When a bank acts as an intermediary, and it concludes a swap agreement with a customer, the bank hedges the risk by finding a counterparty with the opposite requirement to the customer, and the bank then concludes an offsetting swap with that counterparty. The bank calculates that it will receive payments from one swap party and will make payments to the other swap party, and will consequently earn a “spread” calculated as the difference between the receipts and the payments, without assuming any market risk from fluctuations in the value of the underlying items of the respective swaps. The swap counterparties are not aware of one another’s identities, because their direct counterparty is the intermediary bank. Both counterparties rely on the bank for performance of their contracts, and if one of them defaults the bank remains liable to the other. Any delay for the bank in finding another party for the other side of the swap results for the bank in a period during which it is uncovered and therefore at risk.

A bank or trading company may also use swaps to contract unhedged exposure to market risk, for trading or speculative purposes. This if a company took the view that forward interest rates were likely to rise, it could contract an unhedged swap agreement, providing for a fixed rate of interest to be paid by it, and in terms of which it would receive a floating rate of interest. A bank would not seek to offset the swap against another, but would leave it unhedged.

Trading companies and banks use swaps as an interest rate management tool, to hedge assets and liabilities.

For example, where the bank’s floating rate liabilities exceed its fixed rate liabilities, and a fall in interest rates would have a negative effect on its revenues, then, in order to hedge against this risk, the bank would conclude swap contracts that would have the effect of converting its fixed rate liabilities into floating rate liabilities. The swap would generate a profit for the bank if the interest rates were to go down, and would generate losses if interest rates were to go up. The swap would give the bank the assurance that its earnings will be stable, irrespective of the direction in which interest rates move. A bank may also hedge an entire portfolio of assets.

The background to the uses of swap agreements is as follows. The volatility of foreign exchange markets and interest rates has resulted in risks for companies from holding positions in foreign exchange or interest rates. A company’s funding resources usually consist of a mix of fixed and floating rate liabilities, possibly in a number of currencies. The company may prefer long term fixed rate funding in order to enable it to plan its investment decisions, but it might not be able to effect a public issuance of debt securities because of a poor credit rating, or because the amount that it requires to borrow is too small to justify public issuance, or because the costs of public issuance may be too high. Alternatively, the company may be able to effect a public issuance, but it might then be unwilling to accept the open interest rate risk that would result. If interest rates fell, the company would remain liable for the contracted rate of interest payments to investors, while if its other profits dropped, the result could be pressure on its margins. The swap would enable the company to resolve this difficulty, as it would effectively be arbitraging between the fixed and floating rate markets.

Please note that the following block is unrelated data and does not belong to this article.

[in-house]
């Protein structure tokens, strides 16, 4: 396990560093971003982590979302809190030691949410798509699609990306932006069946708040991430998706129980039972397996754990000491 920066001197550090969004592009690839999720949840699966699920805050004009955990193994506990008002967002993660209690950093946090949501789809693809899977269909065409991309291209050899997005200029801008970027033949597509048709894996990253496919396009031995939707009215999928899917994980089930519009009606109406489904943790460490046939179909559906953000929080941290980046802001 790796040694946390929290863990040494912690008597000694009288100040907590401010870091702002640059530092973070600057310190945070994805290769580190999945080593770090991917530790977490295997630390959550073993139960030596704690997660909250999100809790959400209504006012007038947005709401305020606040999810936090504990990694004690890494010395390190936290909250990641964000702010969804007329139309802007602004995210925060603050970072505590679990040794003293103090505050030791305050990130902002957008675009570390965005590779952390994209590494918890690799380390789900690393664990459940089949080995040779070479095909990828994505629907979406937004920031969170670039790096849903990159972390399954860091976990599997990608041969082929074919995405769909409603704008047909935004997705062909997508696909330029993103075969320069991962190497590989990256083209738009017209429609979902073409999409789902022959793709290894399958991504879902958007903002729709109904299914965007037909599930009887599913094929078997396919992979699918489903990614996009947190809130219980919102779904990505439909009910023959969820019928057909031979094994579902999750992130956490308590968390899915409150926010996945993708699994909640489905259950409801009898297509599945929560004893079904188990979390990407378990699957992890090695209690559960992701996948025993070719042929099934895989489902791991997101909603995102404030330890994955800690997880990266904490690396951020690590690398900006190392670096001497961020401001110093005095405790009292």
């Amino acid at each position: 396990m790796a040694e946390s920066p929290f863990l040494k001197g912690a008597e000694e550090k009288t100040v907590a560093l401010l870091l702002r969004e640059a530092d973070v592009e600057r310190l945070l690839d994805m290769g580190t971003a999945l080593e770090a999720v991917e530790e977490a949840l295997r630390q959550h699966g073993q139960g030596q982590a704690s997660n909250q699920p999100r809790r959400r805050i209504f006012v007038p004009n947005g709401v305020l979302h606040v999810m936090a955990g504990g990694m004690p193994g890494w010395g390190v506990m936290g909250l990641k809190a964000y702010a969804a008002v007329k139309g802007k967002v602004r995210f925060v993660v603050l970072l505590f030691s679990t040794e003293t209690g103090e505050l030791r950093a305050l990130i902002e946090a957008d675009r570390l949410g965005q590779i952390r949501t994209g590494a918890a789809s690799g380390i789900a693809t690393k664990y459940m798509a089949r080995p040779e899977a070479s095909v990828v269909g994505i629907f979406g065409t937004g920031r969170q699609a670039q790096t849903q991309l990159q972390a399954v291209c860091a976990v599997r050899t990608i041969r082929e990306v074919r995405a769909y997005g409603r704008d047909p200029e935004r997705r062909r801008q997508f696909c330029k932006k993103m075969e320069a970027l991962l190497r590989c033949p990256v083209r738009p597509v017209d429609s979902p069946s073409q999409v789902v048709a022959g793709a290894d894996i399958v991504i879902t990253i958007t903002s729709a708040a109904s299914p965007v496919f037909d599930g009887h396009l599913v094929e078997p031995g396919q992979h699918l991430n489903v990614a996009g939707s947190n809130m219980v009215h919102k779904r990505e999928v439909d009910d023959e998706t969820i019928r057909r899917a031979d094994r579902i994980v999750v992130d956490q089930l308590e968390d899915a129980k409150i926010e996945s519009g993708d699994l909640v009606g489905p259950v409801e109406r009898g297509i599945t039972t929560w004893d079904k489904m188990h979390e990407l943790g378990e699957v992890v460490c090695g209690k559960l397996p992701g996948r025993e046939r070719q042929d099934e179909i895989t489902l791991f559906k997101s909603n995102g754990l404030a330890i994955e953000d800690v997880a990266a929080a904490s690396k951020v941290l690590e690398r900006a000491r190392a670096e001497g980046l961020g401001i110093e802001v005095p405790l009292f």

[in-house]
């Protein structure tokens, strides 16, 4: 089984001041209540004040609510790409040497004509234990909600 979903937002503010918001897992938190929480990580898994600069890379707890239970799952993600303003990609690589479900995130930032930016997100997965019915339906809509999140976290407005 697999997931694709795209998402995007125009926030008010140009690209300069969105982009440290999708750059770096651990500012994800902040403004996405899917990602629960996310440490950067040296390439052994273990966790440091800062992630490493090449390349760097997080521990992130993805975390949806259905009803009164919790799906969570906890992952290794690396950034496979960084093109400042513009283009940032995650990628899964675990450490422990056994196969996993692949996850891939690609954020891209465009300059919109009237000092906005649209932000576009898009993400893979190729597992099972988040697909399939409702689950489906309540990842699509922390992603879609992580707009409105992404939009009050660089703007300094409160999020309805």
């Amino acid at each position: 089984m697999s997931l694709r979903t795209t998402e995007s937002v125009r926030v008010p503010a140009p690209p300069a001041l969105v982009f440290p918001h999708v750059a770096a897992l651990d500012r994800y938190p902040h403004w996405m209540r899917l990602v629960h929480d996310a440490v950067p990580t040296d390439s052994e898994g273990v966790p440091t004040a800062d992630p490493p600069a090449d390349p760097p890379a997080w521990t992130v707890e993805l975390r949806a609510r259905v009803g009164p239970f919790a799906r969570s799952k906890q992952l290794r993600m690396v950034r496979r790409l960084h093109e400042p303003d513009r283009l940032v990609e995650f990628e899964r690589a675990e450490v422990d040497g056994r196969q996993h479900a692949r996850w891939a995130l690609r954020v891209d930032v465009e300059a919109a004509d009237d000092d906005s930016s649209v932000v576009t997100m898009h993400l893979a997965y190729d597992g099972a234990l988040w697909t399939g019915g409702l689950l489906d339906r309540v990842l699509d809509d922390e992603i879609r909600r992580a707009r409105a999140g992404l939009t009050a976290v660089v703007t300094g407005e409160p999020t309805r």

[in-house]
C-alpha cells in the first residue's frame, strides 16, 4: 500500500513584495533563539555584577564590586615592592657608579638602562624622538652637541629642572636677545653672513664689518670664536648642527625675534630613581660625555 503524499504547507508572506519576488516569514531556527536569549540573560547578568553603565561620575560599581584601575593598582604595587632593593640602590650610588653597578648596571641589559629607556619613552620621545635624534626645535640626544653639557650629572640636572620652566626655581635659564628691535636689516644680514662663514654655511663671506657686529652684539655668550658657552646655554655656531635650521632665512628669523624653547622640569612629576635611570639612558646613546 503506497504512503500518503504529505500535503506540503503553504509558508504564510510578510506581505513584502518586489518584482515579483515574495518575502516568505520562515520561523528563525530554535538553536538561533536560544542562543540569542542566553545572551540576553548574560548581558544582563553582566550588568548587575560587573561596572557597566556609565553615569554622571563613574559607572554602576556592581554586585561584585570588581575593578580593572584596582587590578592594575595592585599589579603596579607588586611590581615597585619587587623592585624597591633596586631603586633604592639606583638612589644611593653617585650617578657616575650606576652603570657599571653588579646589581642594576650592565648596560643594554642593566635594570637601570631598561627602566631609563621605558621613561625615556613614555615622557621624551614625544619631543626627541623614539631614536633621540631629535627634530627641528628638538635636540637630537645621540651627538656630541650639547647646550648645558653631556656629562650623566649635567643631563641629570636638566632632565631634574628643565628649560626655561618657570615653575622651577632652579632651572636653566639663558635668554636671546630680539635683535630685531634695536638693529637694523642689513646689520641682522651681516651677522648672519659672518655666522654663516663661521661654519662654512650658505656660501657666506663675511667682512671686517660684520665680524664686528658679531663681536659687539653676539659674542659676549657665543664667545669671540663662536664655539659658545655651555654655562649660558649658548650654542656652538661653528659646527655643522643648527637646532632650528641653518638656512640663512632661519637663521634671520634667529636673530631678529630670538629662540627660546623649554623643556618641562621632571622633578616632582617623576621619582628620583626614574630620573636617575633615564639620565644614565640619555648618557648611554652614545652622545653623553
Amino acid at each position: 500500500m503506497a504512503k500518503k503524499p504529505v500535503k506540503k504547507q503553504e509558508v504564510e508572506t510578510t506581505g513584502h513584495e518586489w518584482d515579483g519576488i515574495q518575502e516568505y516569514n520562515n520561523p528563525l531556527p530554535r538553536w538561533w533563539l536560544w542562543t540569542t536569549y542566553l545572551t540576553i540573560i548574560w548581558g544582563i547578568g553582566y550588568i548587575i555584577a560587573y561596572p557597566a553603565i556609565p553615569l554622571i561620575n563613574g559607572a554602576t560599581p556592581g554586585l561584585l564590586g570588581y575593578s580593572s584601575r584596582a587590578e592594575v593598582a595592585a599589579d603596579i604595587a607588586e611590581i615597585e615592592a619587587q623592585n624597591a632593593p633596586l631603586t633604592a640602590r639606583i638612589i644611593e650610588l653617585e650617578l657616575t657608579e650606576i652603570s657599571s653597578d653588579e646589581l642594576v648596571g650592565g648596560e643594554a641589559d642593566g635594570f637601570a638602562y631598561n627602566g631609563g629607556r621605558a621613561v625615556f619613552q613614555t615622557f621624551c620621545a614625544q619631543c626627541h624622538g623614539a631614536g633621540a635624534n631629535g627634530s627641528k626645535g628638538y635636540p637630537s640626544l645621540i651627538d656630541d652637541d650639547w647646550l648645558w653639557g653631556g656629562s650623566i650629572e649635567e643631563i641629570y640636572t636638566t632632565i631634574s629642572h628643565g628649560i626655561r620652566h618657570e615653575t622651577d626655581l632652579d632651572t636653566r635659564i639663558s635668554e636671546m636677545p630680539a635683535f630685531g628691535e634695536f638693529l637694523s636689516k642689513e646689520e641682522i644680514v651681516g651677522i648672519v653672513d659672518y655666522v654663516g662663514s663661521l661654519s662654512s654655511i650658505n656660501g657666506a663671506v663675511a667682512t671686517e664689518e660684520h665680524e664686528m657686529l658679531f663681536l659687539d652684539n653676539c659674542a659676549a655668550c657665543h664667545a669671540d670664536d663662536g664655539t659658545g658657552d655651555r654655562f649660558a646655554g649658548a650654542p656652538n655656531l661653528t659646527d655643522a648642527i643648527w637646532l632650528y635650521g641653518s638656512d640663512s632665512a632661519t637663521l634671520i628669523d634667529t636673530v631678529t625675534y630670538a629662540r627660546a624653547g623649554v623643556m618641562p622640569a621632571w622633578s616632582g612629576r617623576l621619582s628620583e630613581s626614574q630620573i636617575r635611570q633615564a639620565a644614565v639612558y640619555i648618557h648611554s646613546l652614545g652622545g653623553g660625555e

Other reasons for using swaps:

The use of swaps has drawbacks:

The swap market is finite, and as arbitrage opportunities are exploited, the result is a perfect market in which the swap no longer offers significant benefits.

A swap intermediary can be placed in a difficult position, because even if one of the swap counterparties failed to meet its obligations, the intermediary’s obligations would remain in place; the intermediary would thus have to cover its position in the market, at prevailing rates. The risk would be even greater in the case of a currency swap, where principal is exchanged.

Although interest rate swaps do not involve an exchange of principal, and currency swaps usually require funds to be simultaneously exchanged at predetermined rates of exchange, these instruments still give rise to the following forms of credit risk:

Application of swaps

Common applications of swap agreements are currency swaps, interest rate swaps, and debt-equity swaps.

A currency swap is an exchange of liabilities and related interest payment obligation denominated in different currencies.